The next wave of COVID-19 is on its way and unvaccinated elders are at high risk of being hard-hit, according to a former head of the Centers for Disease Control and Prevention. Protecting the most vulnerable now is key to avoiding a rebound in illnesses and deaths, he said.
Rising cases in Europe and Asia combined with slowing vaccinations stateside point to a coming uptick in cases in the United States, wrote Tom Frieden, M.D. in a guest essay for The New York Times, published Monday.
COVID-19 cases rates in U.S. nursing homes, meanwhile, have mirrored those in the community. They’ve dropped steadily since January, with a most recent dip from 6,100 reported during the week of Feb. 27, to about 3,800 the week of March 13, according to the Centers for Disease Control and Prevention’s data tracker. COVID-19-related deaths in these settings have also declined, although 436 were recorded for the week ending Feb. 27.
Overseas omicron surge
But omicron may turn out to be as troublesome as its delta precursor and threaten this downward trend, contends Frieden, who headed the CDC from 2009 to 2017. A new deadly outbreak in Hong Kong has shown that COVID-19 remains “ferocious” — particularly among unvaccinated older people, he explained.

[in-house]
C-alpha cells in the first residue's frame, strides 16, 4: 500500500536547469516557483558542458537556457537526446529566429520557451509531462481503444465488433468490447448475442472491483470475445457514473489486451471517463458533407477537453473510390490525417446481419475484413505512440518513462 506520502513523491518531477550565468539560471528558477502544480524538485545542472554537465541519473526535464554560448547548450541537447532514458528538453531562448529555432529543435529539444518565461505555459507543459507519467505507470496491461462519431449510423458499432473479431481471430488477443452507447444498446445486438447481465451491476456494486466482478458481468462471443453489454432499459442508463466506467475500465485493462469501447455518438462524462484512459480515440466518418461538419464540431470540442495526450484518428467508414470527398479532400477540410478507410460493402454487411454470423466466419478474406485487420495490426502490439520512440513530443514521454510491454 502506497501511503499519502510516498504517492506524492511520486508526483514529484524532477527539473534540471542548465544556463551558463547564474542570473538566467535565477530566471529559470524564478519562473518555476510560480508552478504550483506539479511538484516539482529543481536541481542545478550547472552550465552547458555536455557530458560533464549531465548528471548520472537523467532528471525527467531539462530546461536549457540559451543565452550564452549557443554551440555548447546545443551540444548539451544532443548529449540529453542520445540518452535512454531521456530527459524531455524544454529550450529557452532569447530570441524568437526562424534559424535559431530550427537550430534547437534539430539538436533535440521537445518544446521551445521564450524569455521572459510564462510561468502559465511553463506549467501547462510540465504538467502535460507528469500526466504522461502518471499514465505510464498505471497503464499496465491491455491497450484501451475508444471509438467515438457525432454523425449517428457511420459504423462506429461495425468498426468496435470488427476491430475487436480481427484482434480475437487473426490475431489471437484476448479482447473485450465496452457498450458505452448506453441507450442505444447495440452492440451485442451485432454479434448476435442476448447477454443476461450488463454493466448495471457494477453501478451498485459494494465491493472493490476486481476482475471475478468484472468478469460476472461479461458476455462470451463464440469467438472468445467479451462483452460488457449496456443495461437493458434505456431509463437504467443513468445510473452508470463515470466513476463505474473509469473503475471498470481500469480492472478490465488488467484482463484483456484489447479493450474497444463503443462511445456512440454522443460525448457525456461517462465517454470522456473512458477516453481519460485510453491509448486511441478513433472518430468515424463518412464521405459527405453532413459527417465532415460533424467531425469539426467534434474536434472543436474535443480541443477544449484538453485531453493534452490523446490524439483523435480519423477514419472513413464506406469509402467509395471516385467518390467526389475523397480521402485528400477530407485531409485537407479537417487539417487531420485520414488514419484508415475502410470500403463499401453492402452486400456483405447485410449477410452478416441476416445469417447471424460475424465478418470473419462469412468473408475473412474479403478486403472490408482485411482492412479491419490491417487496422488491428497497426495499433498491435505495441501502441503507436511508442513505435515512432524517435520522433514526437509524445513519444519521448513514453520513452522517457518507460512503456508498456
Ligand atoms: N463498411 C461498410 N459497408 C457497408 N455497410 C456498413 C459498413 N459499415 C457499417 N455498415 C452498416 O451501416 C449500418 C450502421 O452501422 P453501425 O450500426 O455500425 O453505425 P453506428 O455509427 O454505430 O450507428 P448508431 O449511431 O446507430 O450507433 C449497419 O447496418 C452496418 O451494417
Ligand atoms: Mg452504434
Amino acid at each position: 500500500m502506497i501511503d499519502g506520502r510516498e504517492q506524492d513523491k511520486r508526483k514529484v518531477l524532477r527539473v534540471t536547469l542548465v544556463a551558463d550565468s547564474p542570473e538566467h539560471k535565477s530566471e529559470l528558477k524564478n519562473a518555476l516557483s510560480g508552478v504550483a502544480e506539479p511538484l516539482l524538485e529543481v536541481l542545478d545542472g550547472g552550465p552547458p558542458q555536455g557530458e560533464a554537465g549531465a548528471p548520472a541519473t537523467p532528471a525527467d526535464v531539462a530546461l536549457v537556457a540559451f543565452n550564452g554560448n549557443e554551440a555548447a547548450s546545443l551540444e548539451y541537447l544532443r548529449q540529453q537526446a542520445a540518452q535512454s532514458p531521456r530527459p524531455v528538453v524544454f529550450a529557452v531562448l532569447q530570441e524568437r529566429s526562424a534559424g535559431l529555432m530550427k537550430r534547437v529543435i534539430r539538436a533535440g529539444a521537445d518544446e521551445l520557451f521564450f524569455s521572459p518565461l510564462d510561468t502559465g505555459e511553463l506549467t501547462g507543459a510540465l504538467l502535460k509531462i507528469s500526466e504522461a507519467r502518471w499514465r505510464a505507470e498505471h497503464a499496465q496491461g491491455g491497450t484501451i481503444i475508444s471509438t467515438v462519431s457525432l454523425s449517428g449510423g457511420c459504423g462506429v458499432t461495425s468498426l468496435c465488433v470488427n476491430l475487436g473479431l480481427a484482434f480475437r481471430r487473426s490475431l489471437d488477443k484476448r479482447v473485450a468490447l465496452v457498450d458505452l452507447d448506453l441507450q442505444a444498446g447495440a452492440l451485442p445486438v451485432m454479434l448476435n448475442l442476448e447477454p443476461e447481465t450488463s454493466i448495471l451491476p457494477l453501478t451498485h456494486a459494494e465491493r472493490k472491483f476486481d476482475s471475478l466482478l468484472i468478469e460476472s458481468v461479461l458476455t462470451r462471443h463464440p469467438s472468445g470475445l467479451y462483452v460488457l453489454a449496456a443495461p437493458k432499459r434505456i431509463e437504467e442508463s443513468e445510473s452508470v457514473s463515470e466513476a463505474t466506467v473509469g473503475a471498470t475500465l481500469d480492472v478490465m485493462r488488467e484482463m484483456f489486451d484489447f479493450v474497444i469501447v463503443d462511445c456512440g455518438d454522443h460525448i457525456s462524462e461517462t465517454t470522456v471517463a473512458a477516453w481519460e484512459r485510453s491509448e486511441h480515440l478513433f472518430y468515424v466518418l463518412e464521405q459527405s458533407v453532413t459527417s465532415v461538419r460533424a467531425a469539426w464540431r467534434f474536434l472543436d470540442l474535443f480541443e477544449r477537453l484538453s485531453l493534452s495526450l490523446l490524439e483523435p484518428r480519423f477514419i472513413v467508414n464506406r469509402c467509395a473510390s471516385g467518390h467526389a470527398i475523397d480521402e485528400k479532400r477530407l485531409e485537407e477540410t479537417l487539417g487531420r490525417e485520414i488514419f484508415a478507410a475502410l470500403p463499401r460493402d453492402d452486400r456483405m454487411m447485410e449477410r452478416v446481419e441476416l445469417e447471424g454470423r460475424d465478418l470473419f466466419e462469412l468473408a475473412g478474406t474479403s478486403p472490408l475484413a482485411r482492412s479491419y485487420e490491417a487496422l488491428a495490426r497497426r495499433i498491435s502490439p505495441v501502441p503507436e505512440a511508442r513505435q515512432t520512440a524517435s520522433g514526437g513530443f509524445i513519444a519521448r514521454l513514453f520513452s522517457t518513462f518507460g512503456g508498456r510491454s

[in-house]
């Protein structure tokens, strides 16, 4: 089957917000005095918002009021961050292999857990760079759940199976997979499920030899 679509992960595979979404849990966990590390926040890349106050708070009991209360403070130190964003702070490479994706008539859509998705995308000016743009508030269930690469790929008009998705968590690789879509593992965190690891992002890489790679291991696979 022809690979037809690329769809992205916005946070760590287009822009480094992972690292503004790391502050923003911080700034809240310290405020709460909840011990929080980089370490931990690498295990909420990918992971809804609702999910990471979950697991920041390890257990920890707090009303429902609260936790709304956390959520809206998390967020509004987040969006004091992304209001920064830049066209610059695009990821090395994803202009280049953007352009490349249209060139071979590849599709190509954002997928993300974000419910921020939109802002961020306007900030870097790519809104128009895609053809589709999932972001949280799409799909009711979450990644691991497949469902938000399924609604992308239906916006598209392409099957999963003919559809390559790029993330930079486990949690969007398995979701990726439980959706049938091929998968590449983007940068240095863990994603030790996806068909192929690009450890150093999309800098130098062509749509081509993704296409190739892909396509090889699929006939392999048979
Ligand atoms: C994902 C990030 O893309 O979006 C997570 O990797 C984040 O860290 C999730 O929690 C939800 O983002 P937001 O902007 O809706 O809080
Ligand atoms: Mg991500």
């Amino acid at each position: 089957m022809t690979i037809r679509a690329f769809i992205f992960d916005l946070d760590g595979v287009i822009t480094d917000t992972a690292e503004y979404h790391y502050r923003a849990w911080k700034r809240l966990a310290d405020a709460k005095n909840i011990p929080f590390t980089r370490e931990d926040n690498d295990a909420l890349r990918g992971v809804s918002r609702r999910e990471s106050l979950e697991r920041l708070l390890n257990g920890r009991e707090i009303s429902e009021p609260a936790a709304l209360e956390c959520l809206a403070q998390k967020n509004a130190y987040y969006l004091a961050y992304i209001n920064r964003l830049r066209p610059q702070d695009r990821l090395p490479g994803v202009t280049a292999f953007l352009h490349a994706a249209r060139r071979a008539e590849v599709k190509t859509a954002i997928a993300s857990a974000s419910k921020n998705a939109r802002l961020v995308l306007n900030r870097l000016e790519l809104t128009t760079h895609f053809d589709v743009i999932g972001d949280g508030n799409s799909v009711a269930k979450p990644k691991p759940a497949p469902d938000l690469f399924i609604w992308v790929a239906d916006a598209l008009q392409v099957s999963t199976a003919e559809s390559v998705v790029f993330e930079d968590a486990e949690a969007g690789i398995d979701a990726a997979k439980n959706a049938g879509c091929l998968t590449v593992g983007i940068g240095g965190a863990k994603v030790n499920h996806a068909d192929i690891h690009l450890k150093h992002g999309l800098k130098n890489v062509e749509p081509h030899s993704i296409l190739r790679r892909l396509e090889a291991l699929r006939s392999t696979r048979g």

“This has caused the devastating surge in deaths there and helps explain why the United States continues to report around 1,000 deaths per day, the vast majority among people not up-to-date with vaccination,” he wrote. In addition, the omicron BA.2 variant has proven to be as much as 60% more infectious than its predecessor and is gaining ground, he added.
Meanwhile, U.S. vaccination rates have slowed, masks have come off and at least 15 million U.S. seniors are not up-to-date with their COVID-19 vaccinations, he reported.
Americans must remain flexible and prepared to adapt alongside the virus, he wrote.
Outmaneuvering the virus
“Leaders need to redouble efforts to get more Americans, particularly older adults, vaccinated and boosted,” including reaching out directly to Medicare patients, he wrote. In addition, health officials should increase access to rapid testing, and rapid treatments and medications that reduce the risk of severe illness, Friedan wrote.
The public must do their part as well, he added.
“[P]eople who are older or immunocompromised and those around them should consider masking with a more protective N95 or equivalent mask,” he recommended.
“If we learn quickly and act quickly, we can outmaneuver the virus,” he concluded. “We could be entering the endgame for COVID. How we play it will determine what happens next.”